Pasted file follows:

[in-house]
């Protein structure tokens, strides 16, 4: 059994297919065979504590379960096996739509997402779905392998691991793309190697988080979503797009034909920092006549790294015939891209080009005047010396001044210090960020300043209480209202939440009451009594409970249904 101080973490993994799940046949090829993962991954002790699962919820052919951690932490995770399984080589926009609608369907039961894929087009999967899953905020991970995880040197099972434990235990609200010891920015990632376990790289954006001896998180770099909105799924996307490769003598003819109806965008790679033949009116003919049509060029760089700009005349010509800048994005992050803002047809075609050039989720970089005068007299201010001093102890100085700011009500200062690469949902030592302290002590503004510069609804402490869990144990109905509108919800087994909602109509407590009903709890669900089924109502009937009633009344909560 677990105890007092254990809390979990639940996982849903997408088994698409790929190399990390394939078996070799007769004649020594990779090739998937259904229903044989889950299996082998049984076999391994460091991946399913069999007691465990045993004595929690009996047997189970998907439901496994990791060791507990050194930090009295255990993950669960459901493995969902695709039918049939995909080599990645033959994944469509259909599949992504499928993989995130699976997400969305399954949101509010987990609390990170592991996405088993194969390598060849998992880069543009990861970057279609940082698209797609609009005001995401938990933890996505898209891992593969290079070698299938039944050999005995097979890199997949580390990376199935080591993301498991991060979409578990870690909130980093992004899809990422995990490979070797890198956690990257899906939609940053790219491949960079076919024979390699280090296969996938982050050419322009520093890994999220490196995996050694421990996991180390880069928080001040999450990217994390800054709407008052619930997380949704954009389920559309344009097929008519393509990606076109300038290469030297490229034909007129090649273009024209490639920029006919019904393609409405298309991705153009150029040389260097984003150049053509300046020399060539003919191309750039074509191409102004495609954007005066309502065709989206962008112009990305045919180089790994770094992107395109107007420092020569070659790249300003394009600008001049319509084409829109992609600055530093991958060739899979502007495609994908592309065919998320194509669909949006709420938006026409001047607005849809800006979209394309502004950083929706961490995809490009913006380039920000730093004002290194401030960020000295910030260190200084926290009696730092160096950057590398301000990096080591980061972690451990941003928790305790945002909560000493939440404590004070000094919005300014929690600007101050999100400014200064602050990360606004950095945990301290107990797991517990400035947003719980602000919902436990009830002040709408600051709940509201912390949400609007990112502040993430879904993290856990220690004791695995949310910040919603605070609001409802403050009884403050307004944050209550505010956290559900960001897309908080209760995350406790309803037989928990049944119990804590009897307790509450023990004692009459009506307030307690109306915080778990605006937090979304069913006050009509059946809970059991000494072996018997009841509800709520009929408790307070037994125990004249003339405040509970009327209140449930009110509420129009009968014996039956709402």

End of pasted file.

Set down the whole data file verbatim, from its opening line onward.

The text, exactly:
[in-house]
């Protein structure tokens, strides 16, 4: 059994297919065979504590379960096996739509997402779905392998691991793309190697988080979503797009034909920092006549790294015939891209080009005047010396001044210090960020300043209480209202939440009451009594409970249904 101080973490993994799940046949090829993962991954002790699962919820052919951690932490995770399984080589926009609608369907039961894929087009999967899953905020991970995880040197099972434990235990609200010891920015990632376990790289954006001896998180770099909105799924996307490769003598003819109806965008790679033949009116003919049509060029760089700009005349010509800048994005992050803002047809075609050039989720970089005068007299201010001093102890100085700011009500200062690469949902030592302290002590503004510069609804402490869990144990109905509108919800087994909602109509407590009903709890669900089924109502009937009633009344909560 677990105890007092254990809390979990639940996982849903997408088994698409790929190399990390394939078996070799007769004649020594990779090739998937259904229903044989889950299996082998049984076999391994460091991946399913069999007691465990045993004595929690009996047997189970998907439901496994990791060791507990050194930090009295255990993950669960459901493995969902695709039918049939995909080599990645033959994944469509259909599949992504499928993989995130699976997400969305399954949101509010987990609390990170592991996405088993194969390598060849998992880069543009990861970057279609940082698209797609609009005001995401938990933890996505898209891992593969290079070698299938039944050999005995097979890199997949580390990376199935080591993301498991991060979409578990870690909130980093992004899809990422995990490979070797890198956690990257899906939609940053790219491949960079076919024979390699280090296969996938982050050419322009520093890994999220490196995996050694421990996991180390880069928080001040999450990217994390800054709407008052619930997380949704954009389920559309344009097929008519393509990606076109300038290469030297490229034909007129090649273009024209490639920029006919019904393609409405298309991705153009150029040389260097984003150049053509300046020399060539003919191309750039074509191409102004495609954007005066309502065709989206962008112009990305045919180089790994770094992107395109107007420092020569070659790249300003394009600008001049319509084409829109992609600055530093991958060739899979502007495609994908592309065919998320194509669909949006709420938006026409001047607005849809800006979209394309502004950083929706961490995809490009913006380039920000730093004002290194401030960020000295910030260190200084926290009696730092160096950057590398301000990096080591980061972690451990941003928790305790945002909560000493939440404590004070000094919005300014929690600007101050999100400014200064602050990360606004950095945990301290107990797991517990400035947003719980602000919902436990009830002040709408600051709940509201912390949400609007990112502040993430879904993290856990220690004791695995949310910040919603605070609001409802403050009884403050307004944050209550505010956290559900960001897309908080209760995350406790309803037989928990049944119990804590009897307790509450023990004692009459009506307030307690109306915080778990605006937090979304069913006050009509059946809970059991000494072996018997009841509800709520009929408790307070037994125990004249003339405040509970009327209140449930009110509420129009009968014996039956709402």